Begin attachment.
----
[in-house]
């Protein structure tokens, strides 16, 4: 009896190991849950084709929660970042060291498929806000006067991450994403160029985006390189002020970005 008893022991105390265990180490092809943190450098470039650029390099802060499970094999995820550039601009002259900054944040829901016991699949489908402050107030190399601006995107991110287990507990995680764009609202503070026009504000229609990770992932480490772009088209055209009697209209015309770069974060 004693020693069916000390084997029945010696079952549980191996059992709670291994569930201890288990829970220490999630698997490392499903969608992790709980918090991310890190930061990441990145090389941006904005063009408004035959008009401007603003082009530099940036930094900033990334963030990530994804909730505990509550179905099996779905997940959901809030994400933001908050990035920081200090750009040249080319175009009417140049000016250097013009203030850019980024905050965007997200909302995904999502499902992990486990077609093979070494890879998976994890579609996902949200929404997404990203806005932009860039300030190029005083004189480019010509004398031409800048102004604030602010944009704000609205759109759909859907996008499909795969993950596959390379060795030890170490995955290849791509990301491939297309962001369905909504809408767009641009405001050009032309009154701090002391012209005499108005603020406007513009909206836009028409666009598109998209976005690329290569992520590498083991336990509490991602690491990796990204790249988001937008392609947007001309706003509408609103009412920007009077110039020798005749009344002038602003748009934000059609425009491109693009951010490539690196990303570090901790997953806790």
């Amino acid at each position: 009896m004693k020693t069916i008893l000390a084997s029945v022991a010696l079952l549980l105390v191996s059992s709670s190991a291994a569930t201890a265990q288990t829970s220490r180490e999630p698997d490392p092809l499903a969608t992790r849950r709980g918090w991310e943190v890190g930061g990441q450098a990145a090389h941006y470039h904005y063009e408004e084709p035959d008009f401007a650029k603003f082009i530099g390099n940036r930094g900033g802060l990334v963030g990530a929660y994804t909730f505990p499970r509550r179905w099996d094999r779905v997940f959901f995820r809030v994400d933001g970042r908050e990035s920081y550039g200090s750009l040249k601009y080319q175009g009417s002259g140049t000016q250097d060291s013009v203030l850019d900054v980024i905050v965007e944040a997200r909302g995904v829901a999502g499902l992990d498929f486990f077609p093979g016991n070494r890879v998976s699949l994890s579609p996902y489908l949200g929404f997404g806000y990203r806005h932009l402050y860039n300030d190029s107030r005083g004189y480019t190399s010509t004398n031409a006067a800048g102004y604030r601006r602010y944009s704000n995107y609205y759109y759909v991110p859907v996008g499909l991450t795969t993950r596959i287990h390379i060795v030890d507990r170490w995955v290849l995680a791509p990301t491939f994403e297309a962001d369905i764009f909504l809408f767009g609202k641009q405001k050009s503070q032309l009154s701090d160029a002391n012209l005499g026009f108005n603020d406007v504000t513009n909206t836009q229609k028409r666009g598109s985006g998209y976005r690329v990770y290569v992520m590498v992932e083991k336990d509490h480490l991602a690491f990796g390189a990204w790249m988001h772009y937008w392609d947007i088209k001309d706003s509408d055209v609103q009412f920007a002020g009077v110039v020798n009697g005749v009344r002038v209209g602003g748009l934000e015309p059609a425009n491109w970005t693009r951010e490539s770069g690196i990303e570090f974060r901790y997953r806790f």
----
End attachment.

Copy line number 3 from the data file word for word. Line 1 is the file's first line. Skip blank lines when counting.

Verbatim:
């Amino acid at each position: 009896m004693k020693t069916i008893l000390a084997s029945v022991a010696l079952l549980l105390v191996s059992s709670s190991a291994a569930t201890a265990q288990t829970s220490r180490e999630p698997d490392p092809l499903a969608t992790r849950r709980g918090w991310e943190v890190g930061g990441q450098a990145a090389h941006y470039h904005y063009e408004e084709p035959d008009f401007a650029k603003f082009i530099g390099n940036r930094g900033g802060l990334v963030g990530a929660y994804t909730f505990p499970r509550r179905w099996d094999r779905v997940f959901f995820r809030v994400d933001g970042r908050e990035s920081y550039g200090s750009l040249k601009y080319q175009g009417s002259g140049t000016q250097d060291s013009v203030l850019d900054v980024i905050v965007e944040a997200r909302g995904v829901a999502g499902l992990d498929f486990f077609p093979g016991n070494r890879v998976s699949l994890s579609p996902y489908l949200g929404f997404g806000y990203r806005h932009l402050y860039n300030d190029s107030r005083g004189y480019t190399s010509t004398n031409a006067a800048g102004y604030r601006r602010y944009s704000n995107y609205y759109y759909v991110p859907v996008g499909l991450t795969t993950r596959i287990h390379i060795v030890d507990r170490w995955v290849l995680a791509p990301t491939f994403e297309a962001d369905i764009f909504l809408f767009g609202k641009q405001k050009s503070q032309l009154s701090d160029a002391n012209l005499g026009f108005n603020d406007v504000t513009n909206t836009q229609k028409r666009g598109s985006g998209y976005r690329v990770y290569v992520m590498v992932e083991k336990d509490h480490l991602a690491f990796g390189a990204w790249m988001h772009y937008w392609d947007i088209k001309d706003s509408d055209v609103q009412f920007a002020g009077v110039v020798n009697g005749v009344r002038v209209g602003g748009l934000e015309p059609a425009n491109w970005t693009r951010e490539s770069g690196i990303e570090f974060r901790y997953r806790f």